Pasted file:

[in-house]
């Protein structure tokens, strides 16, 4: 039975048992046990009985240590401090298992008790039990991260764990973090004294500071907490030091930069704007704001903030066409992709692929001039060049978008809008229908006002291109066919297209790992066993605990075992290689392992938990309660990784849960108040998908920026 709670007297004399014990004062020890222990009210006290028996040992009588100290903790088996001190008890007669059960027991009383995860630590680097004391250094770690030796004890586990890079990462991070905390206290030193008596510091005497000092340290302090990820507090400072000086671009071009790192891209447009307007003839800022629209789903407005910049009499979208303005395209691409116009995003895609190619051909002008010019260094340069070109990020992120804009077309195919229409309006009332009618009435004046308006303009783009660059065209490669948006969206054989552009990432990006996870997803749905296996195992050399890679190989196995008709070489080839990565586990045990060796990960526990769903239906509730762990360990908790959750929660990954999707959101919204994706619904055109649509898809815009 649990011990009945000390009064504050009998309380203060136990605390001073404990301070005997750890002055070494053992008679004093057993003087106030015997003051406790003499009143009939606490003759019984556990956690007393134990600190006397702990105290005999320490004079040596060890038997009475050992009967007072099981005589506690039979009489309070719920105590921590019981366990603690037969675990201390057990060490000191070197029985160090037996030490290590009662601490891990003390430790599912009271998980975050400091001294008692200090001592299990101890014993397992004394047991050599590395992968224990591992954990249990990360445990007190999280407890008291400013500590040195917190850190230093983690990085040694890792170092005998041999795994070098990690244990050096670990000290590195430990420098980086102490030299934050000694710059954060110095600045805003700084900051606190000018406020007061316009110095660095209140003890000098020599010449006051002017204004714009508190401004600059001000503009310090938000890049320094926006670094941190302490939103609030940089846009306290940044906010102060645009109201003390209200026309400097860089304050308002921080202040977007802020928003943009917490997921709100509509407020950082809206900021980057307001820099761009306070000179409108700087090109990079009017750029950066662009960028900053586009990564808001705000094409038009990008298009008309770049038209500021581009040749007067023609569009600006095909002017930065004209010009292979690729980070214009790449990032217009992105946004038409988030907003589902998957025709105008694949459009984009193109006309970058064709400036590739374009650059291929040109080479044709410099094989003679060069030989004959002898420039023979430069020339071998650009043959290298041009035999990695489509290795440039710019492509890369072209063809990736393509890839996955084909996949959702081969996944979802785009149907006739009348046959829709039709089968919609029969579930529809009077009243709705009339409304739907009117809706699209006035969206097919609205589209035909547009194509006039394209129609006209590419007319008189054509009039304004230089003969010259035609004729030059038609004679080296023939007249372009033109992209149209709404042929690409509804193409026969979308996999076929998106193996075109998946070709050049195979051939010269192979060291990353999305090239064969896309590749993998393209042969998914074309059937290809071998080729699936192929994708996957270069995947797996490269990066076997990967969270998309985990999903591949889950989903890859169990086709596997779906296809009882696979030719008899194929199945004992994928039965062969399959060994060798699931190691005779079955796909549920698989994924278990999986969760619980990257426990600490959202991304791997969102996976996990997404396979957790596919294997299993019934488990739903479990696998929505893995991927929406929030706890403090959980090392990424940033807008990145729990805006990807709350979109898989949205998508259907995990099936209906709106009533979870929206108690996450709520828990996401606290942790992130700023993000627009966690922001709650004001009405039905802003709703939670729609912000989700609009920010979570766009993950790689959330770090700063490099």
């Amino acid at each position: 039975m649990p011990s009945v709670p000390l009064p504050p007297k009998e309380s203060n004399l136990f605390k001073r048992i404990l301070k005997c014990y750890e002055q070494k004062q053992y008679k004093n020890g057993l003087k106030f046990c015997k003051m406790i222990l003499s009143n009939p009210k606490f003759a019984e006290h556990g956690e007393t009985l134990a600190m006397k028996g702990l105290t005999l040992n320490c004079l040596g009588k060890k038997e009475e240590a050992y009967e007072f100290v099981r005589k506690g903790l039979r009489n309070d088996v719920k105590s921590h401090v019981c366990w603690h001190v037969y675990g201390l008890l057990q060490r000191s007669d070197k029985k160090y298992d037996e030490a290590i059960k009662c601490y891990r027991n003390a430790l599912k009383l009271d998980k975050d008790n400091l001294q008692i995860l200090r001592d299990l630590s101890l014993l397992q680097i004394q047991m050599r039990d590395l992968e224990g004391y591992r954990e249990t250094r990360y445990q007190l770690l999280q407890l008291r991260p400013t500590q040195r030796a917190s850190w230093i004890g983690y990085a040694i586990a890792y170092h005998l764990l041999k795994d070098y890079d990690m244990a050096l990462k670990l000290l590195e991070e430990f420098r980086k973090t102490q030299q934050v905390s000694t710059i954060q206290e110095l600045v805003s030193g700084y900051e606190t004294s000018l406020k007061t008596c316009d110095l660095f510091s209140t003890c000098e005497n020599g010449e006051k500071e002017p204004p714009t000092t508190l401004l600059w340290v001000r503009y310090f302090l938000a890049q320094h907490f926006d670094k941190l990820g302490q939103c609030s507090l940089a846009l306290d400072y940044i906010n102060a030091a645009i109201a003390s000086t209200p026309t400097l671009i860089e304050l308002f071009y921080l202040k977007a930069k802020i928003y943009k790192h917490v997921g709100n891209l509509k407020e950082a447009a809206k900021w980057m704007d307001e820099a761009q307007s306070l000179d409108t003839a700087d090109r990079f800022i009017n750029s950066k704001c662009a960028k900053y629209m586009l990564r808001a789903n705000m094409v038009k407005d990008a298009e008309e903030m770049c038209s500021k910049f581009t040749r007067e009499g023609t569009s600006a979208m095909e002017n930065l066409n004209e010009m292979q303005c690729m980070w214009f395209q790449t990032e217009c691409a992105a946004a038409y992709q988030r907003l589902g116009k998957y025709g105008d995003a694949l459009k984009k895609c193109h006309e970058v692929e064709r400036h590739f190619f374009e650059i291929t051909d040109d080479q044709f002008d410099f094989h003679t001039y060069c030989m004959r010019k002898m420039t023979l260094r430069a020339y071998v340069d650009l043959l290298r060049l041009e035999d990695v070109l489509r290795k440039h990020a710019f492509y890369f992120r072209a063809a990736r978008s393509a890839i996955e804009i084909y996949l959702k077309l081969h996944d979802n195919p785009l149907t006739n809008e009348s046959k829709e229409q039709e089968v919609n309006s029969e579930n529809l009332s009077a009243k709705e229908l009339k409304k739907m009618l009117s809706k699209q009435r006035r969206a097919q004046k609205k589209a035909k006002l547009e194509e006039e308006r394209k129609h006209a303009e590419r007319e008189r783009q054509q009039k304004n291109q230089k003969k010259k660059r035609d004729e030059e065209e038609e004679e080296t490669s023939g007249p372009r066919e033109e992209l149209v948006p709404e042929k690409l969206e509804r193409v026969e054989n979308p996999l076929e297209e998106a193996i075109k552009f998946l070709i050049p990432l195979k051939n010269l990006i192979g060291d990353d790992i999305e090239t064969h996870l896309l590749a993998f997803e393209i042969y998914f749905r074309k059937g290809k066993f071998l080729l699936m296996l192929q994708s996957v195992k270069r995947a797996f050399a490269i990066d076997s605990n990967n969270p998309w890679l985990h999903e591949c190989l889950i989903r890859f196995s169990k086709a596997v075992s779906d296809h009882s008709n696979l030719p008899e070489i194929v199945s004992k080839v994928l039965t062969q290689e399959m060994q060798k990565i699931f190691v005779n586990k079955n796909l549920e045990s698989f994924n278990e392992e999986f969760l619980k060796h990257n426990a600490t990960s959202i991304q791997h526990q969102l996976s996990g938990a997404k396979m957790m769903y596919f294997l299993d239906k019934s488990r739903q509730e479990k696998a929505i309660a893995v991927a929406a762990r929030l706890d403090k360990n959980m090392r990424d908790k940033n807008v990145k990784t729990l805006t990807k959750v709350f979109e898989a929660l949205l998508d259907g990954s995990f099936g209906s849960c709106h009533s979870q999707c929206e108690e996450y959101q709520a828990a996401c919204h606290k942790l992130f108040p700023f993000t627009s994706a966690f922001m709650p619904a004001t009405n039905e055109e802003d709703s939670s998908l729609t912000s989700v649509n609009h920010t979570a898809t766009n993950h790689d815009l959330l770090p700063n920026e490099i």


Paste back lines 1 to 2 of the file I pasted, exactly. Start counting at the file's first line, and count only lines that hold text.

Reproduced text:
[in-house]
């Protein structure tokens, strides 16, 4: 039975048992046990009985240590401090298992008790039990991260764990973090004294500071907490030091930069704007704001903030066409992709692929001039060049978008809008229908006002291109066919297209790992066993605990075992290689392992938990309660990784849960108040998908920026 709670007297004399014990004062020890222990009210006290028996040992009588100290903790088996001190008890007669059960027991009383995860630590680097004391250094770690030796004890586990890079990462991070905390206290030193008596510091005497000092340290302090990820507090400072000086671009071009790192891209447009307007003839800022629209789903407005910049009499979208303005395209691409116009995003895609190619051909002008010019260094340069070109990020992120804009077309195919229409309006009332009618009435004046308006303009783009660059065209490669948006969206054989552009990432990006996870997803749905296996195992050399890679190989196995008709070489080839990565586990045990060796990960526990769903239906509730762990360990908790959750929660990954999707959101919204994706619904055109649509898809815009 649990011990009945000390009064504050009998309380203060136990605390001073404990301070005997750890002055070494053992008679004093057993003087106030015997003051406790003499009143009939606490003759019984556990956690007393134990600190006397702990105290005999320490004079040596060890038997009475050992009967007072099981005589506690039979009489309070719920105590921590019981366990603690037969675990201390057990060490000191070197029985160090037996030490290590009662601490891990003390430790599912009271998980975050400091001294008692200090001592299990101890014993397992004394047991050599590395992968224990591992954990249990990360445990007190999280407890008291400013500590040195917190850190230093983690990085040694890792170092005998041999795994070098990690244990050096670990000290590195430990420098980086102490030299934050000694710059954060110095600045805003700084900051606190000018406020007061316009110095660095209140003890000098020599010449006051002017204004714009508190401004600059001000503009310090938000890049320094926006670094941190302490939103609030940089846009306290940044906010102060645009109201003390209200026309400097860089304050308002921080202040977007802020928003943009917490997921709100509509407020950082809206900021980057307001820099761009306070000179409108700087090109990079009017750029950066662009960028900053586009990564808001705000094409038009990008298009008309770049038209500021581009040749007067023609569009600006095909002017930065004209010009292979690729980070214009790449990032217009992105946004038409988030907003589902998957025709105008694949459009984009193109006309970058064709400036590739374009650059291929040109080479044709410099094989003679060069030989004959002898420039023979430069020339071998650009043959290298041009035999990695489509290795440039710019492509890369072209063809990736393509890839996955084909996949959702081969996944979802785009149907006739009348046959829709039709089968919609029969579930529809009077009243709705009339409304739907009117809706699209006035969206097919609205589209035909547009194509006039394209129609006209590419007319008189054509009039304004230089003969010259035609004729030059038609004679080296023939007249372009033109992209149209709404042929690409509804193409026969979308996999076929998106193996075109998946070709050049195979051939010269192979060291990353999305090239064969896309590749993998393209042969998914074309059937290809071998080729699936192929994708996957270069995947797996490269990066076997990967969270998309985990999903591949889950989903890859169990086709596997779906296809009882696979030719008899194929199945004992994928039965062969399959060994060798699931190691005779079955796909549920698989994924278990999986969760619980990257426990600490959202991304791997969102996976996990997404396979957790596919294997299993019934488990739903479990696998929505893995991927929406929030706890403090959980090392990424940033807008990145729990805006990807709350979109898989949205998508259907995990099936209906709106009533979870929206108690996450709520828990996401606290942790992130700023993000627009966690922001709650004001009405039905802003709703939670729609912000989700609009920010979570766009993950790689959330770090700063490099």